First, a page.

Author(s): Li Z, Bing OH, Long X, Robinson KG, Lakatta EG
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Abstract The transition from compensated hypertrophy to failure in spontaneously hypertensive rats (SHR) of advanced age is associated with a marked increase in collagen, a reduction in myocyte mass, and a reduction in maximum Ca(2+)-activated myofibrillar force. We hypothesized that the reduction in myocyte mass and associated functional loss may be due to increased cell death by apoptosis. To test this hypothesis, we studied hearts from failing (SHR-F) and nonfailing SHR (SHR-NF) and age-matched Wistar-Kyoto rats (WKY). In addition, hearts from SHR-F that had been treated with an angiotensin-converting enzyme inhibitor (captopril) for an average of 27 days were also studied. Apoptotic cells were quantified in cross sections of myocardium by the terminal deoxynucleotidyltransferase- mediated 2'-deoxyuridine 5'-triphosphate nick end labeling technique. To identify the type of the cells undergoing apoptosis, sections were also stained for alpha-sarcomeric actin. Apoptotic cells were significantly increased in the SHR-F (38.92 +/- 12.79 vs. 8.05 +/- 3.98 cells/100,000 nuclei in SHR-NF; P < 0.05 and vs. 2.21 +/- 1.4 cells/100,000 nuclei in WKY; P < 0.01). Captopril treatment of SHR-F reduced the number of apoptotic cells to the level in SHR-NF (9.17 +/- 1.53 cells/100,000 nuclei; P < 0.01 vs. SHR-F). Most apoptotic cells were of cardiac myocyte origin. There was no significant difference in Bcl-2 protein expressed by hearts among the three groups. WAF-1 mRNA levels were increased in both SHR groups vs. WKY; in SHR-F, the density of WAF-1 mRNA was higher than in SHR-NF. Thus increased numbers of apoptotic cells are present in failing SHR hearts, suggesting that apoptosis might be a mechanism involved in the reduction of myocyte mass that accompanies the transition from stable compensation to heart failure in this model. Administration of the angiotensin-converting enzyme inhibitor captopril, which ameliorates heart failure in this model, is associated with a reduction in the exaggerated apoptosis that accompanies heart failure.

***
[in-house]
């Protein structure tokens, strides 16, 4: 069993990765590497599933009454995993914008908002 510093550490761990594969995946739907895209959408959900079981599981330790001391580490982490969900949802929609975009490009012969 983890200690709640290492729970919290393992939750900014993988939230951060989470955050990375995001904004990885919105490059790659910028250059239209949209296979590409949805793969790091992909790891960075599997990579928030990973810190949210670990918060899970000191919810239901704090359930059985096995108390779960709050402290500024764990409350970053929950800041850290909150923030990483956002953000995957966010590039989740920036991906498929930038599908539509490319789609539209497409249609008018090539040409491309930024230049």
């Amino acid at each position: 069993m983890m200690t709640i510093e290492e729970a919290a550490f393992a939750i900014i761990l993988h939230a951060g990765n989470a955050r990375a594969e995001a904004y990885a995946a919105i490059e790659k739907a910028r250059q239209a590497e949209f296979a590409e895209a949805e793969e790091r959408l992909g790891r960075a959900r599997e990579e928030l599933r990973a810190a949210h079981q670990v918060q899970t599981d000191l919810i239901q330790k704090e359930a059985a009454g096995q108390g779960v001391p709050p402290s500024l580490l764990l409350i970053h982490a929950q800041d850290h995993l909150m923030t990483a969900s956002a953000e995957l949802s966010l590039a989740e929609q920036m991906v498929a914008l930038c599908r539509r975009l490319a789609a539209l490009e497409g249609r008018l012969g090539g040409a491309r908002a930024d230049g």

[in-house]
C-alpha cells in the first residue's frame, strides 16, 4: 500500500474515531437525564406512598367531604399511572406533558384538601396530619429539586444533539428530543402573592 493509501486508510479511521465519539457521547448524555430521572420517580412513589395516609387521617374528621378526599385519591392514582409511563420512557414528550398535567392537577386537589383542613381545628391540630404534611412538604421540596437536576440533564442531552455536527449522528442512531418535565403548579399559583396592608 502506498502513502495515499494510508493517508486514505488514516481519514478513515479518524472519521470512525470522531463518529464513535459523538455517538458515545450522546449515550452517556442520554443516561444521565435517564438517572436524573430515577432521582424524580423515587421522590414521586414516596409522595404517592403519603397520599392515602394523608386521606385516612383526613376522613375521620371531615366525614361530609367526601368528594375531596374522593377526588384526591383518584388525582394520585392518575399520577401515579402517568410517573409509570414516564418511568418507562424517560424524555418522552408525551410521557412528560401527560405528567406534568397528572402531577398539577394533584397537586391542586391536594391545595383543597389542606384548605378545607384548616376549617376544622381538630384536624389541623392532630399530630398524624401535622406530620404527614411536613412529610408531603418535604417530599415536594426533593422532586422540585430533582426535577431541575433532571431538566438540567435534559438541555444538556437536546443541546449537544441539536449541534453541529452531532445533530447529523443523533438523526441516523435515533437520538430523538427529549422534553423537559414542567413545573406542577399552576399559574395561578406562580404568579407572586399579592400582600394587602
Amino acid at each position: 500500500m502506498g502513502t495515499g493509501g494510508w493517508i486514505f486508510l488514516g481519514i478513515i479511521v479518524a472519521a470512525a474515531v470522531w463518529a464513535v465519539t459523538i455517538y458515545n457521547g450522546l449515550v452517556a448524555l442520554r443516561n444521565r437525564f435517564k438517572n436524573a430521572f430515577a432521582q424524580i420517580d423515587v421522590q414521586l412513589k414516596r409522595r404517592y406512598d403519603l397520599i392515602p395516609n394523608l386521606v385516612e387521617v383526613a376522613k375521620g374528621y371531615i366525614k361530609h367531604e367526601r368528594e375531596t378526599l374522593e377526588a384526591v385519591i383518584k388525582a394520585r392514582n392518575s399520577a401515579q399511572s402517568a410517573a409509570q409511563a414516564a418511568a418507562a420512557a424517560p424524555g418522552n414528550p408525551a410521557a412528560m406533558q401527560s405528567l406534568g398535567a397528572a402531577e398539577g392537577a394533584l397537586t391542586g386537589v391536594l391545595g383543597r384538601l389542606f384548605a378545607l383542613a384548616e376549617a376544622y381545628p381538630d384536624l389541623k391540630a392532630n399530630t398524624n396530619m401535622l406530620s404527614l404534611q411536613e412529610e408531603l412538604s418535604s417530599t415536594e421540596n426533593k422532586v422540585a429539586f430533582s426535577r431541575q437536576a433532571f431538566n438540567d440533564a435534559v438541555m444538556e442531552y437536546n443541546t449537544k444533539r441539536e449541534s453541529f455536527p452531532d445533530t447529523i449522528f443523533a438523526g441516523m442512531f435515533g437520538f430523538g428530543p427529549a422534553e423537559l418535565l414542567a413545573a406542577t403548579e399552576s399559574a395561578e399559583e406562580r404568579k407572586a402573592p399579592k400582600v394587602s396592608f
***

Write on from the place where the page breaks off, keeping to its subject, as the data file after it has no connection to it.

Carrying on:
This article was published in Am J Physiol
and referenced in Journal of Clinical & Experimental Pathology